WITH EVERY local and state government in this region up against the financial wall, there isn't a function or an employee immune to serious reappraisal. Services and jobs have to go, even though some kind of case can always be made for each. Metro, the historic transportation partnership of all these governments is a most complex example of today's economic pressures. How much can each jurisdiction afford to contribute in subsidies to mass transit service? How much more can be expected from the passengers' pockets through fares? Should bus and rail service be curtailed?
For the Metro budget year that starts July 1, transit officials have proposed a 3 percent increase in the contribution from local government -- not an excessive demand. Along with it are plans to raise fares, including a hefty jump in the basic fare from 85 cents to $1. Fares alone never cover costs, though on a national average, Metro covers a higher percentage of its costs through the fare boxes than most transit systems do.
Any fare increase is automatically unpopular. It also raises a question about how much should be extracted from those people who depend most on public transportation and who can least afford an 18 percent increase in the fare. But given all the red ink around the region today, the fare increases are a necessary factor in the current Metro equation.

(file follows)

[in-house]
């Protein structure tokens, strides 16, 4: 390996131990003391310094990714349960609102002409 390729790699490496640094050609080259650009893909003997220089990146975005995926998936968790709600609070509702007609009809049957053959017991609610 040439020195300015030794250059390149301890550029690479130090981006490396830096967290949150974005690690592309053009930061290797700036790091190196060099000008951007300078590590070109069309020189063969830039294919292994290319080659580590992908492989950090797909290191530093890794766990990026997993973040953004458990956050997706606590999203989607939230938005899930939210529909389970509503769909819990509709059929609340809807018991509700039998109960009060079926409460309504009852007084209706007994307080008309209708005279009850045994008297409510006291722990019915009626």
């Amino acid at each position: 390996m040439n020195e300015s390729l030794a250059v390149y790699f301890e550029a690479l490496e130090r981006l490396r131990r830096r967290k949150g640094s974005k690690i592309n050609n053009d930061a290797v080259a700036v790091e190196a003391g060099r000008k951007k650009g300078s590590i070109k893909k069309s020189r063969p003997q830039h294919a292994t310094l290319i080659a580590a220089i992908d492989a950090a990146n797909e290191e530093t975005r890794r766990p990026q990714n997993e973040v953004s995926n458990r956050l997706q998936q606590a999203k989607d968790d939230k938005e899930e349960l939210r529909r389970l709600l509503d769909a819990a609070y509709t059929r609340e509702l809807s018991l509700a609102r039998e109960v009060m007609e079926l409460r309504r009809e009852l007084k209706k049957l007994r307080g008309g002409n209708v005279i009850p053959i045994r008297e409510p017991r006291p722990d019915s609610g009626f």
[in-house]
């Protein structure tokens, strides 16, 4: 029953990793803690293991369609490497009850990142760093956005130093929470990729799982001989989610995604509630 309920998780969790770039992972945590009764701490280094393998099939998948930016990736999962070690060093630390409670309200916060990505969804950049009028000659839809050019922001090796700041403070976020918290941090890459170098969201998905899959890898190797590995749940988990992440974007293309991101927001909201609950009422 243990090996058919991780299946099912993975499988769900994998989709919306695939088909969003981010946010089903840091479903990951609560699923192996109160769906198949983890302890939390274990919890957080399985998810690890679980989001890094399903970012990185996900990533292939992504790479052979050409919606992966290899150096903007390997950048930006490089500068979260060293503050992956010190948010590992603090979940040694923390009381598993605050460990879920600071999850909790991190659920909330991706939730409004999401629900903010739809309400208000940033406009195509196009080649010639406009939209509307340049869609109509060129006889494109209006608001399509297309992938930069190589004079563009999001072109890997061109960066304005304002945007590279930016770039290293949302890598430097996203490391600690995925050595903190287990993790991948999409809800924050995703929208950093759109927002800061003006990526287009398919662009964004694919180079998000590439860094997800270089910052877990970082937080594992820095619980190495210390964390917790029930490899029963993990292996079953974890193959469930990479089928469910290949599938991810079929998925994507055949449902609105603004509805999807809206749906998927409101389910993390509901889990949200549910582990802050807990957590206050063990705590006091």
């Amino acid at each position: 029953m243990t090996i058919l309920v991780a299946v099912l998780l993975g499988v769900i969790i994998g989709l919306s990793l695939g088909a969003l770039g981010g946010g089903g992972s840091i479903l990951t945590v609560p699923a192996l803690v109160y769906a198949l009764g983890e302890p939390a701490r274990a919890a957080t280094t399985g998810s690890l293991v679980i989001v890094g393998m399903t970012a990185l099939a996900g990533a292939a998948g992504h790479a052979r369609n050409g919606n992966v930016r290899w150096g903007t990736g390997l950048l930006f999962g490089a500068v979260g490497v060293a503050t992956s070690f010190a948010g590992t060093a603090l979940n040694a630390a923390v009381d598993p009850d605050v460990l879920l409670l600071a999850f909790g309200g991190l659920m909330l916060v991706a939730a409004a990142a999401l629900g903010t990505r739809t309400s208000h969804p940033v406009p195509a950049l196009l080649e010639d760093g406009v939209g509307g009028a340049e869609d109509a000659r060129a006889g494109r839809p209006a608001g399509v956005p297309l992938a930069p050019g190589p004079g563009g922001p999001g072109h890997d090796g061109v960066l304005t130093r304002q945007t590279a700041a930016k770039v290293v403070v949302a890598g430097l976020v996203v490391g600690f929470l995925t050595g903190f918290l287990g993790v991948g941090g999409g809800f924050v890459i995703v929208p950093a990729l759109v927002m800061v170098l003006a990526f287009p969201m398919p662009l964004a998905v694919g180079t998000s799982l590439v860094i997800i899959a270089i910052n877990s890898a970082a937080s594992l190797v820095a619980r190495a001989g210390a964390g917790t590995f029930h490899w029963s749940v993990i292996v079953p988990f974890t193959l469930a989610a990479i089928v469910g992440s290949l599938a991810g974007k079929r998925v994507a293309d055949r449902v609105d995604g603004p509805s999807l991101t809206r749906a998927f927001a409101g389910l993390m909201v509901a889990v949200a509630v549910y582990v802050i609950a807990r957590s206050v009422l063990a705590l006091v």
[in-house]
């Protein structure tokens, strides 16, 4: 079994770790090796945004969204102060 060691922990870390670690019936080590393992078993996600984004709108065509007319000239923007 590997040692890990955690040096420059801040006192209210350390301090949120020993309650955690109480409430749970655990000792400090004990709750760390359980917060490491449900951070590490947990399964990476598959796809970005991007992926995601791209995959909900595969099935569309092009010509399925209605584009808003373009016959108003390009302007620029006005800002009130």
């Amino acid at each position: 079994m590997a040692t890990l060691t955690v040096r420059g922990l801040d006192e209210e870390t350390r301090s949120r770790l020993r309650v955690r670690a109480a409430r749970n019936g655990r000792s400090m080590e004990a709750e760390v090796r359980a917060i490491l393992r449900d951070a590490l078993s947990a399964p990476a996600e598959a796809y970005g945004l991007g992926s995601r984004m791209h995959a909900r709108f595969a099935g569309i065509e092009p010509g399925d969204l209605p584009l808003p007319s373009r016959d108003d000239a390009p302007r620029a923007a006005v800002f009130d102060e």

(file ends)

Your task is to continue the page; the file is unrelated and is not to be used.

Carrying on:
While riders complain about fare increases, the local governments balk at the prospect of increases in their contributions. The District of Columbia, which pays the largest subsidy, already has had difficulty making its quarterly payments. At the most recent meeting of the Metro board, the D.C. representatives cited the city's dire financial situation and raised questions about how the transit agency might cut costs further if fares and subsidies weren't enough. Should this include cuts in service?
The next day, D.C. Mayor Sharon Pratt Dixon responded that she will not support cuts in service. There may be other areas of the Metro budget that can be trimmed, though it already has undergone heavy surgery. But as Mayor Dixon made clear in her first tough order to D.C. agency heads for $130 million in cuts for the fiscal year already in progress, certain "basics" must be maintained, including services for low income residents.
Other regular users of Metro around the region are not low-income residents but their choice of public transportation over automobiles is based on a delicate balance of fare costs and convenience. To raise the fares as well as the local contribution -- and then to extend the waiting times between trains and buses -- would be poor public policy up and down the lines.